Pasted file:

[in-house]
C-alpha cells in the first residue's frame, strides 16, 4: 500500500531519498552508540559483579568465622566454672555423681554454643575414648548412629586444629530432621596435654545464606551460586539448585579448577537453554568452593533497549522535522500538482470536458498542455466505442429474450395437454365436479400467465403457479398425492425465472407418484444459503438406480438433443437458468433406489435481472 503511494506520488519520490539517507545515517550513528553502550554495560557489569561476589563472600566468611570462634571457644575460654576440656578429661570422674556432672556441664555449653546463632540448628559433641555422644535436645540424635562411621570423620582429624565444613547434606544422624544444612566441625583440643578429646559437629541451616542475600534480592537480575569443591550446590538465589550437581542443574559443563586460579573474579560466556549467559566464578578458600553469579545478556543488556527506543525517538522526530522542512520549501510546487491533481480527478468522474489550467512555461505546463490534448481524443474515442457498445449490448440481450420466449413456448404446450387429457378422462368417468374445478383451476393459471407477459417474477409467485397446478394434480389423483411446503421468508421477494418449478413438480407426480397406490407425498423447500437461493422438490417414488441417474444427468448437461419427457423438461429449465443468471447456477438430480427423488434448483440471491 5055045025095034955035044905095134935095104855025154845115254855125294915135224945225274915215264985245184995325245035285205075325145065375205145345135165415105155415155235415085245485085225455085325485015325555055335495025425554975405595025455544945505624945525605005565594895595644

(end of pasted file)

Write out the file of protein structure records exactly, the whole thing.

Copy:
[in-house]
C-alpha cells in the first residue's frame, strides 16, 4: 500500500531519498552508540559483579568465622566454672555423681554454643575414648548412629586444629530432621596435654545464606551460586539448585579448577537453554568452593533497549522535522500538482470536458498542455466505442429474450395437454365436479400467465403457479398425492425465472407418484444459503438406480438433443437458468433406489435481472 503511494506520488519520490539517507545515517550513528553502550554495560557489569561476589563472600566468611570462634571457644575460654576440656578429661570422674556432672556441664555449653546463632540448628559433641555422644535436645540424635562411621570423620582429624565444613547434606544422624544444612566441625583440643578429646559437629541451616542475600534480592537480575569443591550446590538465589550437581542443574559443563586460579573474579560466556549467559566464578578458600553469579545478556543488556527506543525517538522526530522542512520549501510546487491533481480527478468522474489550467512555461505546463490534448481524443474515442457498445449490448440481450420466449413456448404446450387429457378422462368417468374445478383451476393459471407477459417474477409467485397446478394434480389423483411446503421468508421477494418449478413438480407426480397406490407425498423447500437461493422438490417414488441417474444427468448437461419427457423438461429449465443468471447456477438430480427423488434448483440471491 5055045025095034955035044905095134935095104855025154845115254855125294915135224945225274915215264985245184995325245035285205075325145065375205145345135165415105155415155235415085245485085225455085325485015325555055335495025425554975405595025455544945505624945525605005565594895595644